Why Your Event Might Teach Attendees Nothing

June 21, 2017Event Planning Tips Standard

If you host an event aimed at businesses, professionals or students, you’re most likely trying to impart some knowledge based on your experiences. When this is done right, speeches from respected speakers who have already made a name for themselves can be very inspiring and informative.

However, in some cases, people simply don’t take away any useful information after the event. Even if they find the presentation interesting, they may fail to capitalise on the advice that has been shared with them for a number of reasons.

In order to succeed, attendees at your event must follow all of the following steps without failing at any hurdle.

1) Listen and engage

Firstly, guests need to actually be listening to the speaker and thinking about what is being said so they can understand the lesson to be learned. With a large audience, especially at an event with a lot else going, not everyone will pass this step. However, when the right material is presented well, this should be easy for anyone who’s interested.

2) Retain information

The next crucial step for guests is retaining and remembering anything they have learned. They need to keep this in mind until they can identify the right situation in which to apply the lesson.

3) Apply it in context

This is probably the most difficult step for the vast majority of people. It’s common for people in business who are looking for new solutions to try applying the exact same strategy they learned about recently to their business. This is rarely a perfect fit, and failing to tailor the lesson to a real situation will usually result in failure.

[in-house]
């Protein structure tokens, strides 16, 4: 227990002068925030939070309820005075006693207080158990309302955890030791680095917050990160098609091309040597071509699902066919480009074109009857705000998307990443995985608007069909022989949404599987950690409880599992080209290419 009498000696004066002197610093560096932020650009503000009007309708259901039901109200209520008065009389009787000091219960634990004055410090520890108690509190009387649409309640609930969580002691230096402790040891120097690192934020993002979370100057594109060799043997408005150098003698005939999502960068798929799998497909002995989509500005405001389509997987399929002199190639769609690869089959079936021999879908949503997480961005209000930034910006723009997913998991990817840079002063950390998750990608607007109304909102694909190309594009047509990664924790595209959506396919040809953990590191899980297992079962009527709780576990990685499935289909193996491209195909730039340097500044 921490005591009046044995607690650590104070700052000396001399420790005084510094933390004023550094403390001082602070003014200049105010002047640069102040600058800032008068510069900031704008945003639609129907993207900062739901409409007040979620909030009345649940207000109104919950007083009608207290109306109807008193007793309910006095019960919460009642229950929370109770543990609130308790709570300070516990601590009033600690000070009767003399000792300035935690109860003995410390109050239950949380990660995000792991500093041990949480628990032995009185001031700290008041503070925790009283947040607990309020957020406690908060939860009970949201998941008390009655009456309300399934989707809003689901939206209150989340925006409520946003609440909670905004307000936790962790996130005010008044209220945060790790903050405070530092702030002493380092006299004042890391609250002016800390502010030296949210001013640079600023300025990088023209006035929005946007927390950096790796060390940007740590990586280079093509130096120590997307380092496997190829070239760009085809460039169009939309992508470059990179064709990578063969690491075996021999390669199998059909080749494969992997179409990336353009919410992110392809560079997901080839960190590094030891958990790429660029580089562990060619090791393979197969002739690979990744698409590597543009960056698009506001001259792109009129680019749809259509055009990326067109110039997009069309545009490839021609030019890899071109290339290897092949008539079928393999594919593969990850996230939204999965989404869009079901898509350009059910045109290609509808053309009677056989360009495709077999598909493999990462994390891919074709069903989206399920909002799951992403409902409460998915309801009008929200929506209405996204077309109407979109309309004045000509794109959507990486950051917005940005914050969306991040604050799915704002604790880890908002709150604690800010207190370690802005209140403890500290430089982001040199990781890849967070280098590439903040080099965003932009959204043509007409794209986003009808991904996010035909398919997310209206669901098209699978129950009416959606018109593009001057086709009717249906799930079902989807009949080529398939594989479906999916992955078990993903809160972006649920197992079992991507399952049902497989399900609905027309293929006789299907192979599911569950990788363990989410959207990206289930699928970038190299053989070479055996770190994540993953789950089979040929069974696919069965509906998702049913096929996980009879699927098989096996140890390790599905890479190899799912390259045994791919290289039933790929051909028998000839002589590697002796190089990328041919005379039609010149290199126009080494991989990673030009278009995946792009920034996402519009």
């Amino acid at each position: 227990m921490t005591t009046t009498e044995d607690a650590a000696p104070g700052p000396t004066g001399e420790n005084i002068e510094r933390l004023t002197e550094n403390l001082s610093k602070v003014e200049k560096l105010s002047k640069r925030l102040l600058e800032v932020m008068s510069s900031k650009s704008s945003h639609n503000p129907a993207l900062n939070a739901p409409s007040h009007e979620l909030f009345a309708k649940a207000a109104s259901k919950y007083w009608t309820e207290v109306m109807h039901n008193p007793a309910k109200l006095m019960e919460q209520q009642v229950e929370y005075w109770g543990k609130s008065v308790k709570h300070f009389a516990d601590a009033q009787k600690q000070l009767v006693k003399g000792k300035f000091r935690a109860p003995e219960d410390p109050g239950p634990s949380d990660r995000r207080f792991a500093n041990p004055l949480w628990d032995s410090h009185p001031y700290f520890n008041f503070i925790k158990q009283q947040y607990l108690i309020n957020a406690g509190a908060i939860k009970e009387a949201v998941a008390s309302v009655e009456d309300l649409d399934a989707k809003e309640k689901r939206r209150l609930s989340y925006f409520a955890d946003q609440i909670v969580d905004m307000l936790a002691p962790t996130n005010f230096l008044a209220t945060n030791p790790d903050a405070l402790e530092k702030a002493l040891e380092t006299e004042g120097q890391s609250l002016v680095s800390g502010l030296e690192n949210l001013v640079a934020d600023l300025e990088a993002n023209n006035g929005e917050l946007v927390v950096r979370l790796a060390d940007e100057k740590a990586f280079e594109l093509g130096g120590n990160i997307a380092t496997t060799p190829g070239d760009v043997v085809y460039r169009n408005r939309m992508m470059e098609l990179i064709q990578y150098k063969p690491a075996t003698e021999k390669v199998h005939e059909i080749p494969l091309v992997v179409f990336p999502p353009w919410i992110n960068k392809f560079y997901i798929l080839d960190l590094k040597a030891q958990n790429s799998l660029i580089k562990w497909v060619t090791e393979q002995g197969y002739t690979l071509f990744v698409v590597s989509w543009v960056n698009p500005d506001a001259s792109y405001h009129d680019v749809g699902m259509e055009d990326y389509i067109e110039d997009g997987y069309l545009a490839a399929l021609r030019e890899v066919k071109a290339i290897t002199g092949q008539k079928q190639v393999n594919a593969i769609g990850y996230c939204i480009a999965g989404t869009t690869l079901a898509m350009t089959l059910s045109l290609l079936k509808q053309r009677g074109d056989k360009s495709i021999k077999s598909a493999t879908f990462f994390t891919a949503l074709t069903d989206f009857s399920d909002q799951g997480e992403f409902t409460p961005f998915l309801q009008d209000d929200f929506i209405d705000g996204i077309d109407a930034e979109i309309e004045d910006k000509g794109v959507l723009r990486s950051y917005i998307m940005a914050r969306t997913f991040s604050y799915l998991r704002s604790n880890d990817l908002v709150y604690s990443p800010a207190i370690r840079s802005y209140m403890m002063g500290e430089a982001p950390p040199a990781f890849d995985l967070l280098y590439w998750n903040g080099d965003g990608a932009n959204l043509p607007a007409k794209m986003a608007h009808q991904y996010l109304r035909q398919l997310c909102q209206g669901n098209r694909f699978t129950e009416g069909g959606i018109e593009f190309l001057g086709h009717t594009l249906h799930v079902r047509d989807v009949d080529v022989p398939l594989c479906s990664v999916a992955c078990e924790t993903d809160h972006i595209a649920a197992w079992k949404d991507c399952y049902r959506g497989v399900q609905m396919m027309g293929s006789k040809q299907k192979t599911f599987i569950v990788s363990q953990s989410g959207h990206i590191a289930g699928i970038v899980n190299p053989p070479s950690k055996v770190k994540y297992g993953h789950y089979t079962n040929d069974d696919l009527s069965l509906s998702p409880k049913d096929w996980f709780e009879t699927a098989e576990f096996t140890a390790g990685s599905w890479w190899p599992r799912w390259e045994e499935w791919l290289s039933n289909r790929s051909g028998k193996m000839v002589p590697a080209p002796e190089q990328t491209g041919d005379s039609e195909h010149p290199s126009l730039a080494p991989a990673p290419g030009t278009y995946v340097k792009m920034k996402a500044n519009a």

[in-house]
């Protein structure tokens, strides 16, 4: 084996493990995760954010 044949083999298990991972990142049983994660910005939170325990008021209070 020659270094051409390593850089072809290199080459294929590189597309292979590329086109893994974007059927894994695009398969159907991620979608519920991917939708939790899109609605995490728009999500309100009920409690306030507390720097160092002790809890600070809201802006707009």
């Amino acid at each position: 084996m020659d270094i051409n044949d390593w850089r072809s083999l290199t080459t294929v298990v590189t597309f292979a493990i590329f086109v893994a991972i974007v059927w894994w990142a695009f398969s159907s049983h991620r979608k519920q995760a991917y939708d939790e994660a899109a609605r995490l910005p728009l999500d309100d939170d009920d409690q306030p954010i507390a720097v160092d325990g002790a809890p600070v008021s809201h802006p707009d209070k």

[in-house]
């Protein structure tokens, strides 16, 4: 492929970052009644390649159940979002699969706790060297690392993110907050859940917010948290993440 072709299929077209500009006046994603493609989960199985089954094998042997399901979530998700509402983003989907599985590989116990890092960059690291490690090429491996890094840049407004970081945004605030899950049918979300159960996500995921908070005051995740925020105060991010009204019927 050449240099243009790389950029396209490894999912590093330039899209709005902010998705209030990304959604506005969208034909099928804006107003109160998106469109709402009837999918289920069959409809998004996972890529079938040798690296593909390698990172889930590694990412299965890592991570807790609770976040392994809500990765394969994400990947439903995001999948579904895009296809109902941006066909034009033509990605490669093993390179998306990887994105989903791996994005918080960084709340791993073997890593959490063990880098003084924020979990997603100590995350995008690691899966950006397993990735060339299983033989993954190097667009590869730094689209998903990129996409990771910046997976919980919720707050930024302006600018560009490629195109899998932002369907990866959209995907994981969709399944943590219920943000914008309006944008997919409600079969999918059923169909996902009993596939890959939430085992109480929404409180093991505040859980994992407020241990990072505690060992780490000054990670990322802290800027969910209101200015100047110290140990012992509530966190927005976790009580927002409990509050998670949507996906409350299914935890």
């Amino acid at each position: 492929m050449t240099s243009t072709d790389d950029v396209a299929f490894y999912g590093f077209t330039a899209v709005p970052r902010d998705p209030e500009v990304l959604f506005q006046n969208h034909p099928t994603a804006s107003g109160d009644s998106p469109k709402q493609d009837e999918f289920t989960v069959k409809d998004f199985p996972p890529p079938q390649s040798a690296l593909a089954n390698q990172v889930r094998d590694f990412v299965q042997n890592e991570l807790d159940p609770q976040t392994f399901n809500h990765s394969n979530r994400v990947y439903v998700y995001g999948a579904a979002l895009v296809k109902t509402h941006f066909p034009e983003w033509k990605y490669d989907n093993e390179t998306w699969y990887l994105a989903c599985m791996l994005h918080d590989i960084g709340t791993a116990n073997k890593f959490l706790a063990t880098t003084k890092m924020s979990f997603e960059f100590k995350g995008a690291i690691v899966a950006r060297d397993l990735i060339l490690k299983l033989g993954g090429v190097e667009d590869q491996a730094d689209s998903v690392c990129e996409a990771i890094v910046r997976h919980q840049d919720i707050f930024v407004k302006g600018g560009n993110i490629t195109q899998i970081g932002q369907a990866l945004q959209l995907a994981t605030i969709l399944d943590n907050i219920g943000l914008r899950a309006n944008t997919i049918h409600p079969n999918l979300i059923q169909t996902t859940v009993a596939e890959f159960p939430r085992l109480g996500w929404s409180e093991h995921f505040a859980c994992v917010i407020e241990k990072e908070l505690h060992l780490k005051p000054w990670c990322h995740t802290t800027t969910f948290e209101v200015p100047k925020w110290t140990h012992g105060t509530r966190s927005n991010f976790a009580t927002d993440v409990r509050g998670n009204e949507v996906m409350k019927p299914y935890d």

As you have probably experienced personally, it’s often difficult for people to actually learn a lesson properly and take it all the way through to implementing a successful version of that lesson to help themselves or their business perform better. The main reason for this is that people try to learn in different ways, and a few of those ways are simply not effective.

For example, looking at a bullet-point summary of a useful lesson as if it’s the critical formula for success is not a good strategy. Short-cuts rarely work like that, otherwise everyone would be equally successful. Taking the same steps as someone else will only ever bring you to the same destination if you started in exactly the same place. The same applies if you simply memorise the words of the lesson and treat that quote as a key to winning. In both cases, understanding is missing, so the lesson hasn’t been learned.